Moreover, there is growing public concern about the seemingly intimate relationships between MPs and private firms. The second jobs of MPs have been poured over by the press, after the Prime Minister initially attempted to overturn Paterson’s 30-day suspension, before backtracking.
Some MPs earn hundreds of thousands of pounds in supplementary income – comfortably more than their parliamentary salaries of £81,932. It has therefore been questioned whether these MPs are incentivised to work in the interests of private companies, rather than their constituents or the public at large. Indeed, as Byline Times reported earlier this week, the highest-earning MPs have seen child poverty increase in their constituencies by 20% on average in recent years, while they have earned £6 million in additional income.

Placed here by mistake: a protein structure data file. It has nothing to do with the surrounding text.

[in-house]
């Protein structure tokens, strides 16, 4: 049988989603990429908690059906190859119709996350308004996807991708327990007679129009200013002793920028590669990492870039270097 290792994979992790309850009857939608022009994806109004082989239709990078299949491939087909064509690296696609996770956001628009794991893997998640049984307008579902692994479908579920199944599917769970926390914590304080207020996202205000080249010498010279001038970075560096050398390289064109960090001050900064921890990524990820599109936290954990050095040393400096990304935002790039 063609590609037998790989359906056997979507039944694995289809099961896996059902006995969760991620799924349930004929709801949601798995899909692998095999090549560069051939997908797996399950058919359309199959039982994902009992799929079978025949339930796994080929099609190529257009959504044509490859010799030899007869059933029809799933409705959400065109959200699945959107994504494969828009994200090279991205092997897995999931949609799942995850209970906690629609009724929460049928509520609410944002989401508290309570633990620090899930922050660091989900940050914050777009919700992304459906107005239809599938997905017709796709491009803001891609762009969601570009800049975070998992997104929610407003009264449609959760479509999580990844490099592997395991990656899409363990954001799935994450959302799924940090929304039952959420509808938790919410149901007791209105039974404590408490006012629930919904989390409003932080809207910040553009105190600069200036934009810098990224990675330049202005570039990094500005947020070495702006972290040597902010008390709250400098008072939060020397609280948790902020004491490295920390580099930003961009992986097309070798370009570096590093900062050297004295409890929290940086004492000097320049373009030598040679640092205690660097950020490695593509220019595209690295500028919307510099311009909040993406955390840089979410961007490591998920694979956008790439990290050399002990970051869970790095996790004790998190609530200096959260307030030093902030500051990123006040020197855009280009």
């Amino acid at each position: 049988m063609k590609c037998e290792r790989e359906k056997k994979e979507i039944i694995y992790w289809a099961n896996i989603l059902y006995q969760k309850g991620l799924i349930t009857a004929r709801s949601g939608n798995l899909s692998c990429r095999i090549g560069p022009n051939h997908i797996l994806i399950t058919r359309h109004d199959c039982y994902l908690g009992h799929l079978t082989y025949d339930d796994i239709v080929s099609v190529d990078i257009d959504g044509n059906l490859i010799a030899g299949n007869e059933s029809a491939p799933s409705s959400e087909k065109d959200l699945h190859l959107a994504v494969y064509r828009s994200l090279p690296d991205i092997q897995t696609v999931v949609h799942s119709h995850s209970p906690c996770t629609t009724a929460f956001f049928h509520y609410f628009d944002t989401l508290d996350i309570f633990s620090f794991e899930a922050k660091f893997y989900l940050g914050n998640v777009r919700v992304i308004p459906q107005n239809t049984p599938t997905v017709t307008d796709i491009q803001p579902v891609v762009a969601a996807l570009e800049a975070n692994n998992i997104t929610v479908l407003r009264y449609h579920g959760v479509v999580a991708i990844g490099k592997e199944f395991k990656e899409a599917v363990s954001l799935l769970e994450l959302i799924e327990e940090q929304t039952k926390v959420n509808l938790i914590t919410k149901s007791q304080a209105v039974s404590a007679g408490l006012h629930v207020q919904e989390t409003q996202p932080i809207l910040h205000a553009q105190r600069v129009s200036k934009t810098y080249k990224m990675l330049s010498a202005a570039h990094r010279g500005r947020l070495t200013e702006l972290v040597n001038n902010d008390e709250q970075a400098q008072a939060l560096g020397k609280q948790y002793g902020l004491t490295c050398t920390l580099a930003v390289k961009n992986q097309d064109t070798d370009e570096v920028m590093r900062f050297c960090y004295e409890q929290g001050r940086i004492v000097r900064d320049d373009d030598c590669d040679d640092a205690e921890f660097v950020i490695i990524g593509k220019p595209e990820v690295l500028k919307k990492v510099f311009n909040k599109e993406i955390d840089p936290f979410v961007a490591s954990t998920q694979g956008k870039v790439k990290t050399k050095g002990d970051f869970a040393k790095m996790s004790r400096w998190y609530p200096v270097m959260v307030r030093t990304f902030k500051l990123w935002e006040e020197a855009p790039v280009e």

Parliament’s Standards Committee is currently considering reforms to the rules that govern MPs’ outside interests and the chair of the committee, Labour’s Chris Bryant, has pledged to bring these proposals to the House early in 2022.
Boris Johnson, meanwhile, has proposed banning MPs from accepting paid work as parliamentary advisors, strategists or consultants – although these changes would only affect a limited number of MPs.